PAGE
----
The global markets have had a strong run since the late September, and we saw euphoric buying last week after the EU summit announcements that they will be delivering on their “comprehensive” bailout plan, with private investors taking a “voluntary” 50% write-down on sovereign Greek bonds, the size of the eurozone EFSF bailout fund will be increased to EUR1 trillion, and Greece will aim to reduce its debt to 120% of gross domestic product (GDP) by 2020.
Traders have been pushing stock prices higher since the “comprehensive” bailout plan was first mentioned in late September. However we have seen a turn in the momentum for the ASX market near-term, and this has given rise to a potential bull trap being triggered.
The S&P ASX 200 has risen over 15% from its recent low to high, but traders are starting to take profits and appear to be heading for the exits in the short term. Investors are showing some concern over the implementation strategy for the EU “comprehensive” bailout plan.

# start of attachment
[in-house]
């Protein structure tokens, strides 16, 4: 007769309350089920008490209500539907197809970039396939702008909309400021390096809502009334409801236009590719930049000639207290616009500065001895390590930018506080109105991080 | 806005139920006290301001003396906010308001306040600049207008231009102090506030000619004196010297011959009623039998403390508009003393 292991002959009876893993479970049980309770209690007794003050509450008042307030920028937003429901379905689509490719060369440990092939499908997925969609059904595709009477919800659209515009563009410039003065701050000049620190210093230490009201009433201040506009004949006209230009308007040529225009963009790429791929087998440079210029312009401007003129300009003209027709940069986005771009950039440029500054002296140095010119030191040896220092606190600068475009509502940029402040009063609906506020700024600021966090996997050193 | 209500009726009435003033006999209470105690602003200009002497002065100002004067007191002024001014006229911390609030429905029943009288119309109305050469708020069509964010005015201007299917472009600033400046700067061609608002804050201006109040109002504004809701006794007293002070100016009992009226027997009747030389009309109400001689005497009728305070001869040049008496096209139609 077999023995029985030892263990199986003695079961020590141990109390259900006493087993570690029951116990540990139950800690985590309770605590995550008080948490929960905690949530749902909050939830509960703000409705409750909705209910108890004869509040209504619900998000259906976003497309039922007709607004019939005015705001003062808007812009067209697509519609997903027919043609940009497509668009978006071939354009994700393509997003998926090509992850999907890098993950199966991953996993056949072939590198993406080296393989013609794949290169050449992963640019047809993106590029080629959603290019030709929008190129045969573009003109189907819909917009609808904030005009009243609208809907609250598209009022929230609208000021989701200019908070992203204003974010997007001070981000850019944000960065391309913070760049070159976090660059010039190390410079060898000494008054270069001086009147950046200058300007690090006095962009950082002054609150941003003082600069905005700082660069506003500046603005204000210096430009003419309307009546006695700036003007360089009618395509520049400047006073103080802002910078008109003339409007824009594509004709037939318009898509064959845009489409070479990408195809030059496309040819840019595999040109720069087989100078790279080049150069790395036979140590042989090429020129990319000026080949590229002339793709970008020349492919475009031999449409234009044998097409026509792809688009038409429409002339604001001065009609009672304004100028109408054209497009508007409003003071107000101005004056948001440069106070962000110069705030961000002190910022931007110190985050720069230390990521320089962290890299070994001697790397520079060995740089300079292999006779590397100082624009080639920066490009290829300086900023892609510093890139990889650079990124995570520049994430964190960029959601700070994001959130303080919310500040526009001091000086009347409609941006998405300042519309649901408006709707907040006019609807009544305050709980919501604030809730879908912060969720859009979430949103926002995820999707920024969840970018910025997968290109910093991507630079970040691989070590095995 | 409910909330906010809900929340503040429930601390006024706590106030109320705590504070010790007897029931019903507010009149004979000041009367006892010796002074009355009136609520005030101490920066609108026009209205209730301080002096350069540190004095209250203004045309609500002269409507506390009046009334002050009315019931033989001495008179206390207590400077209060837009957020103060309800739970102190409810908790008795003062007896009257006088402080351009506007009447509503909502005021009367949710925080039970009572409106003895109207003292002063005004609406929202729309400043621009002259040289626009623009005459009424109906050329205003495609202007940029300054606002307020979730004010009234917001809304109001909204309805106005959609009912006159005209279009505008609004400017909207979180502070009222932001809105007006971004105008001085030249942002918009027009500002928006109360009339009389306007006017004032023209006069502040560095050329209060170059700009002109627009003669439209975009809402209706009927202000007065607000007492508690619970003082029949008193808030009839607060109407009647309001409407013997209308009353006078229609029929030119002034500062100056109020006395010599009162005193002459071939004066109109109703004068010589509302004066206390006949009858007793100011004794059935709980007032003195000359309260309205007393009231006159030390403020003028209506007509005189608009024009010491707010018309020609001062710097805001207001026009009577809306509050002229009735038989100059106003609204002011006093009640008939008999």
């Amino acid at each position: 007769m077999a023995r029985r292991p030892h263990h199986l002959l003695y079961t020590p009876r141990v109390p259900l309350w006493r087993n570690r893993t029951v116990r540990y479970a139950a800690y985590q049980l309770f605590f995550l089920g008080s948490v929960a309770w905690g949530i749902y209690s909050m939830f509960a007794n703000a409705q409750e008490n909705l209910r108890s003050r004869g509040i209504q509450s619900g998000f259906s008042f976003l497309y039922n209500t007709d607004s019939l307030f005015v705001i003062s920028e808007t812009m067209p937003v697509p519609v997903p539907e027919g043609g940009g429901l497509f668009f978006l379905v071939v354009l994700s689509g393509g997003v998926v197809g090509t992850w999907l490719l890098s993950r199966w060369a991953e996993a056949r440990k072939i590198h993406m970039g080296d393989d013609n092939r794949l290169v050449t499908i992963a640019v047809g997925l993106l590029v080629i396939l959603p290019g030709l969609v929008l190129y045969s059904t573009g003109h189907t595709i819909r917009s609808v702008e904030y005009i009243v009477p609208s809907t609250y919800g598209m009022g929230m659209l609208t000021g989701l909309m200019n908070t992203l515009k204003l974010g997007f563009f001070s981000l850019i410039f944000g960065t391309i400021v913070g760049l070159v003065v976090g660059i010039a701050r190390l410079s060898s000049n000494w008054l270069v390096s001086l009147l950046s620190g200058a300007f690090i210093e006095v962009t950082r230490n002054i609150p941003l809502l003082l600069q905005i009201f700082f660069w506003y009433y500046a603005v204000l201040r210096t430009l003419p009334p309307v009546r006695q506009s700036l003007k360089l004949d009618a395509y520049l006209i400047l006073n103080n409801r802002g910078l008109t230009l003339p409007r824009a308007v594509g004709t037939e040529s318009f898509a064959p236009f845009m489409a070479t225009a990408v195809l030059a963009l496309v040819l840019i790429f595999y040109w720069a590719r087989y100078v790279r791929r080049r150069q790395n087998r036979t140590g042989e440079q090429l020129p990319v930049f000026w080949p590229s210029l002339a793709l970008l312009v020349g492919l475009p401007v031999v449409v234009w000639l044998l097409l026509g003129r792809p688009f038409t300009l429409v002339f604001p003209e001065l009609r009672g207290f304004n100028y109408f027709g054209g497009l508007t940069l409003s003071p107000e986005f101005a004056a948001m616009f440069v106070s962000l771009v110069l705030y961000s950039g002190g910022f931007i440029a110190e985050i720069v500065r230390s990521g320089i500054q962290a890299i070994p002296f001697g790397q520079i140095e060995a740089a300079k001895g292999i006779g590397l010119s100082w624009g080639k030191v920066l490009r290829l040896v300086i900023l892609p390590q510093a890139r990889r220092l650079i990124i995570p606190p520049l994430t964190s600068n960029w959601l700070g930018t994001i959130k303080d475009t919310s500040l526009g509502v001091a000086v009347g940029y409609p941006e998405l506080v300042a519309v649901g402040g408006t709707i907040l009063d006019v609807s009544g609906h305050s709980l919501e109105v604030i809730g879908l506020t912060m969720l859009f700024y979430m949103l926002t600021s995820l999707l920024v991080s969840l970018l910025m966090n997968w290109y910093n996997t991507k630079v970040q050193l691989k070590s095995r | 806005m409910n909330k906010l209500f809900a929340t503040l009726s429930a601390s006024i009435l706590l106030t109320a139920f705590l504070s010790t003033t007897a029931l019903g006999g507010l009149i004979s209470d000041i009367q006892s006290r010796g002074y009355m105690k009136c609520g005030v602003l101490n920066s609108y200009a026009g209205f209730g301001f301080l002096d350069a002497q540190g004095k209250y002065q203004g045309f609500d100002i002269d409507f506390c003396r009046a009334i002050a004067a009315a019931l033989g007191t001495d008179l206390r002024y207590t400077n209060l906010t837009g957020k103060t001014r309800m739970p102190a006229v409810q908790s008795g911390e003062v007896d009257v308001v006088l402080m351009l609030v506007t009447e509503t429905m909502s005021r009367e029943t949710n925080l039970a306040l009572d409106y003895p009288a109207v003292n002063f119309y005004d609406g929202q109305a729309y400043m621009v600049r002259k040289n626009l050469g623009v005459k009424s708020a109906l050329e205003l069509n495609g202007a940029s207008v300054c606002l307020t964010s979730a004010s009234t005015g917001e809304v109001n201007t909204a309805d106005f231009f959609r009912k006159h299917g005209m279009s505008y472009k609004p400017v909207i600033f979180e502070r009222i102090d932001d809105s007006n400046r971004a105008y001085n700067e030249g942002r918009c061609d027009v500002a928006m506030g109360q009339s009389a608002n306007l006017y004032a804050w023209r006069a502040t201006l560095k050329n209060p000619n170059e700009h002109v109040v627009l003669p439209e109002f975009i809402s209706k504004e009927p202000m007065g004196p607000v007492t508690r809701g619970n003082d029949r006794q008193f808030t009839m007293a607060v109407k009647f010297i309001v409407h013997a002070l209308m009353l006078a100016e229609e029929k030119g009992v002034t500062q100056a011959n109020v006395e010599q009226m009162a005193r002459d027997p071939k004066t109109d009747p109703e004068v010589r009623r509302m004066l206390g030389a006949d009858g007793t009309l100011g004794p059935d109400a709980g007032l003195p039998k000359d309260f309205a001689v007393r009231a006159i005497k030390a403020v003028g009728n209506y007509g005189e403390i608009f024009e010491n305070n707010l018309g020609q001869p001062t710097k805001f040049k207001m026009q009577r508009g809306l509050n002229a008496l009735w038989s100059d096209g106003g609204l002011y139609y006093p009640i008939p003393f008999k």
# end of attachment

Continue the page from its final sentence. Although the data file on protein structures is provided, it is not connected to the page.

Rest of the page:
In the case for the bulls the Central banks around in the eurozone have been taking measures to address the economic debt crisis and the US Fed Reserve announced “operation twist” and is rumoured to be considering QE3 for some time early next year.
However up until this week, traders have chosen to ignore the rumblings over how difficult and protracted the solution for the eurozone debt crisis resolution will be, plus the implications of a slowing Chinese economy in relation to demand and commodity prices, and the corresponding impact on resource company earnings going forward.
A number of markets globally have set up and/or triggered “bull traps” as they have recently backed off key resistance levels. Traders have been looking for an excuse to take profits, and the resurfacing of concerns over the implementation issues over the EU “comprehensive” bailout plan appears to be a catalyst at least in the short-term. Also there are concerns raised by the fallout over bankruptcy the of the world’s leading futures and derivatives broker, MF Global.
A bull trap occurs when investors take on a long position when a stock is breaking out to new highs, only to have the stock reverse and shoot lower. This counter-move produces a trap for the bulls and often leads to sharp sell-offs.
The criteria for a bull trap set-up:
1. A prevailing long-term down
2. A sharp correction that has moved quickly from its lows
3. Resistance where investors look for price rejection setting up a long squeeze
The Bull Trap Set-Up